This episode is defined by the idea. The episode opens on Ikuto’s rejection for the design job he had been promised. Overcoming this rejection they ask again, a determination rewarded by a trial with a small brand from a former designer of the company, Yanagida Hajime. Further rejection. An unwillingness to let go sees them push on through this to prove them wrong.
As the episode progresses we delve deeper and deeper into the world of fashion, heading into the studios the clothes are designed and made in and backstage at the runway itself. These are alien concepts to many, and though interest can be generated learning how a runway show is prepared and performed and how clothes are made at companies of various shapes and sizes, it’s just as easy to lose the interest of others as their eyes glaze over at an overload of terminology and conventions set out for an industry the don’t care for. So far, the anime is able to avoid this issue by mixing its discussion of the industry into its drama, allowing for the anime to avoid discussing the details and becoming bogged down in explaining the norms which define how the industry functions.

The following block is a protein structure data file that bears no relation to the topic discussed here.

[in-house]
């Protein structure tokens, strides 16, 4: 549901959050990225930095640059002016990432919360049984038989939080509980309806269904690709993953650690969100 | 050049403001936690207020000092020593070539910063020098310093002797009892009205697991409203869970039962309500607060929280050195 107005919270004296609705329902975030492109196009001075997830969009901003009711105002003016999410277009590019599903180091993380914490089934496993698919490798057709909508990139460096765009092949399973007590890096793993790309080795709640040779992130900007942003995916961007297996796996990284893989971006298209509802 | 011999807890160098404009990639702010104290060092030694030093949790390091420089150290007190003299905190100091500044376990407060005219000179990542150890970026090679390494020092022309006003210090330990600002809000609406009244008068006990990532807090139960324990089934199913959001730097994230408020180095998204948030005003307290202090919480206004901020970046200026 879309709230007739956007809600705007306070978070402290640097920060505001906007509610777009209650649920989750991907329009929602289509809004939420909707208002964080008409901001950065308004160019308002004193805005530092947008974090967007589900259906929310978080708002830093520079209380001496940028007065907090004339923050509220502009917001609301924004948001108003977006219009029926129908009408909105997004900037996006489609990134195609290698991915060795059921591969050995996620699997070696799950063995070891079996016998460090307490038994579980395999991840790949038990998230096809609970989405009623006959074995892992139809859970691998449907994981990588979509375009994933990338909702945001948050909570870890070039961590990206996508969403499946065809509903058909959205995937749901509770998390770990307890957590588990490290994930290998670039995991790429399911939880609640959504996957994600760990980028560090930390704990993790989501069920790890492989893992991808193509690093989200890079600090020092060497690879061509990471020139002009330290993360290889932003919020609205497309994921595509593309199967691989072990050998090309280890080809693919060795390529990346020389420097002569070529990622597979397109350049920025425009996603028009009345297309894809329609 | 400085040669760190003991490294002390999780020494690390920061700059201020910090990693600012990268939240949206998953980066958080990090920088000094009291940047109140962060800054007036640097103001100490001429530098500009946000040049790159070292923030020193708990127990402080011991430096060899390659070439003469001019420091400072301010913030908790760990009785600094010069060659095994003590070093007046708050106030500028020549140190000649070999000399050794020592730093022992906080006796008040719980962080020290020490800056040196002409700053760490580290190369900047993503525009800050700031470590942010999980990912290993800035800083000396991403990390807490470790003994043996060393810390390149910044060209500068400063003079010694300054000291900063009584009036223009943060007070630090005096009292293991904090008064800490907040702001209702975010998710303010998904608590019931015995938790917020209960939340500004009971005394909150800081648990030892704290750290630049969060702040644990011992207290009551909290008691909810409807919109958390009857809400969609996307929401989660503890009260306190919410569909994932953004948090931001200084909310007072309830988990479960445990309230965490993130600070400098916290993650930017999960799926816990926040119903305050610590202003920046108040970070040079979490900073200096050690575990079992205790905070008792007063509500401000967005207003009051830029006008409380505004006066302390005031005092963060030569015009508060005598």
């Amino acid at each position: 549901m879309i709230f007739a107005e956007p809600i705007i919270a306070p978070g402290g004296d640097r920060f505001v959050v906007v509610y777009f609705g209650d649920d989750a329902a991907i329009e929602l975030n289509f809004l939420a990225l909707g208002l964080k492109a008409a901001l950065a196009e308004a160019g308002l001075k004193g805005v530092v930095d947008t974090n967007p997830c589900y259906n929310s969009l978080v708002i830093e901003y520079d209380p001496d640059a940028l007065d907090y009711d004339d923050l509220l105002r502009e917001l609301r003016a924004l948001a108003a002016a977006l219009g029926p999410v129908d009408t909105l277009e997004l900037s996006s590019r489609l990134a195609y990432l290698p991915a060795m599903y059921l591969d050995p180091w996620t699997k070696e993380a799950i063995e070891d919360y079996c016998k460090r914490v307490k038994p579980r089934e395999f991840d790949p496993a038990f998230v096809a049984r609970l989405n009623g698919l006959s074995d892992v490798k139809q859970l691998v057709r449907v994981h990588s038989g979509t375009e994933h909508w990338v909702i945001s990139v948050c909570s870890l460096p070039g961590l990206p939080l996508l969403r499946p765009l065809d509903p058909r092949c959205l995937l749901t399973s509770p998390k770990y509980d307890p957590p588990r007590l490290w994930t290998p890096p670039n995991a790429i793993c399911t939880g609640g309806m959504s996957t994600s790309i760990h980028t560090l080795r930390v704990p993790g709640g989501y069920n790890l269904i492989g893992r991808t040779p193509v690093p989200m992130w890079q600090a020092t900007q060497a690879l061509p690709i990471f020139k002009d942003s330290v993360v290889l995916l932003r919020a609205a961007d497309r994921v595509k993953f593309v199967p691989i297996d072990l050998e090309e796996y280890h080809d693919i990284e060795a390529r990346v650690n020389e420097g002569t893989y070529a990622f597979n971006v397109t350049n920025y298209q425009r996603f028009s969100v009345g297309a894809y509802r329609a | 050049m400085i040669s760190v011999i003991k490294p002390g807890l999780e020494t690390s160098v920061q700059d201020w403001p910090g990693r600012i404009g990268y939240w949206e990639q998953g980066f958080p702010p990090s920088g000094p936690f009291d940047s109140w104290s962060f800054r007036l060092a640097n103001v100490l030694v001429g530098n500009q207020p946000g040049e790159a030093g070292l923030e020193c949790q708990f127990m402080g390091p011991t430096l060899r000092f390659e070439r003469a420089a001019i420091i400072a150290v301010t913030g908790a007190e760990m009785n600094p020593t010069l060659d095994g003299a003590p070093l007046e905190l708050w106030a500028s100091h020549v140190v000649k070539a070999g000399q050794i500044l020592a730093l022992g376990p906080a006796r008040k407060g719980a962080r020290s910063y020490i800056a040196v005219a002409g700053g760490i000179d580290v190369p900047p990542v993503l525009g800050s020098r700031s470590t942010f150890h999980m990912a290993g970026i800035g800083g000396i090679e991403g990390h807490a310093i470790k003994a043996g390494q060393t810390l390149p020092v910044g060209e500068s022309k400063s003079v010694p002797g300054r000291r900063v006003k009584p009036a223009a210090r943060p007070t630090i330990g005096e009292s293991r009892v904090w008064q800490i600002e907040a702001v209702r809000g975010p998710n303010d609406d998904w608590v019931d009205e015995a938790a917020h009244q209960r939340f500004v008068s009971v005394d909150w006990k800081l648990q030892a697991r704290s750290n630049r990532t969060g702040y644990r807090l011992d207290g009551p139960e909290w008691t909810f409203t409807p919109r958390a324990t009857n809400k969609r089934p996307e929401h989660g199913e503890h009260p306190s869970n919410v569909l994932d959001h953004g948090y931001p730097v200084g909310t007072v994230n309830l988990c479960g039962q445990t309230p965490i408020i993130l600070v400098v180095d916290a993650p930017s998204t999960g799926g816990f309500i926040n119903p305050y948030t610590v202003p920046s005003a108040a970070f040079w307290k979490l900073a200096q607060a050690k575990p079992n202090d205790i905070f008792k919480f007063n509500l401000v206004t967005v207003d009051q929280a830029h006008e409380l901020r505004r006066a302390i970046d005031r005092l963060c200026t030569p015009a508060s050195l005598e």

It’s perhaps a necessity, considering what these norms entail.
Working to the Bone
Smile Down the Runway tells a compelling drama, with likable characters who ensure you remain engaged through a character-driven story focused on young people determined to follow their dreams. When those dreams begin to become a reality, however, we encounter a fashion industry filled to the brim with abusive working environments and impossible beauty standards.
The fashion industry’s obsession with unreasonable body standards and expectations of beauty is a much-discussed problem, one which I can add very little to. There’s an expectation that models transform their body’s in order to fit an unrealistic standard before many high-caliber brands will even consider them for the catwalk. Voices of dissent calling for realistic beauty standards are little more than a nuisance, and things have barely changed in this regard in the years since. As a result, eating disorders within models skipping meals in order to reach a low weight are common.